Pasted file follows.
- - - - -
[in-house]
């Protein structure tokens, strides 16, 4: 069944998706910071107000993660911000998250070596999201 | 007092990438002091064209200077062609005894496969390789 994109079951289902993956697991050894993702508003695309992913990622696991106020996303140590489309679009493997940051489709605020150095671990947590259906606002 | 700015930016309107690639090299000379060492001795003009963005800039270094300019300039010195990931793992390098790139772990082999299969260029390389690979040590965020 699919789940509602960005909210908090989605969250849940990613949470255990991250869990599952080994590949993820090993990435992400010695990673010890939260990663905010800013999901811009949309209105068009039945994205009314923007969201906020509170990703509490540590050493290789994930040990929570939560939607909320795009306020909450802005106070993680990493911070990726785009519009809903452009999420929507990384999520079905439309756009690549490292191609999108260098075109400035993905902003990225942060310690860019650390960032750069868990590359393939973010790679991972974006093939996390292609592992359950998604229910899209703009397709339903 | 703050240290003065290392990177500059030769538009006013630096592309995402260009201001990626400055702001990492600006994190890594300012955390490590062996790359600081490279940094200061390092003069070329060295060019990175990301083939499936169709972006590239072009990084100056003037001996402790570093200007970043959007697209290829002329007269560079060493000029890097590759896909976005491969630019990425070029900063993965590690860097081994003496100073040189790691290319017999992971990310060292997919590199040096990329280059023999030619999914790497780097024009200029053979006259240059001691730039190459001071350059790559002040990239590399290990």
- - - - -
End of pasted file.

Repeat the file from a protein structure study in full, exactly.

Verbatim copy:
[in-house]
């Protein structure tokens, strides 16, 4: 069944998706910071107000993660911000998250070596999201 | 007092990438002091064209200077062609005894496969390789 994109079951289902993956697991050894993702508003695309992913990622696991106020996303140590489309679009493997940051489709605020150095671990947590259906606002 | 700015930016309107690639090299000379060492001795003009963005800039270094300019300039010195990931793992390098790139772990082999299969260029390389690979040590965020 699919789940509602960005909210908090989605969250849940990613949470255990991250869990599952080994590949993820090993990435992400010695990673010890939260990663905010800013999901811009949309209105068009039945994205009314923007969201906020509170990703509490540590050493290789994930040990929570939560939607909320795009306020909450802005106070993680990493911070990726785009519009809903452009999420929507990384999520079905439309756009690549490292191609999108260098075109400035993905902003990225942060310690860019650390960032750069868990590359393939973010790679991972974006093939996390292609592992359950998604229910899209703009397709339903 | 703050240290003065290392990177500059030769538009006013630096592309995402260009201001990626400055702001990492600006994190890594300012955390490590062996790359600081490279940094200061390092003069070329060295060019990175990301083939499936169709972006590239072009990084100056003037001996402790570093200007970043959007697209290829002329007269560079060493000029890097590759896909976005491969630019990425070029900063993965590690860097081994003496100073040189790691290319017999992971990310060292997919590199040096990329280059023999030619999914790497780097024009200029053979006259240059001691730039190459001071350059790559002040990239590399290990």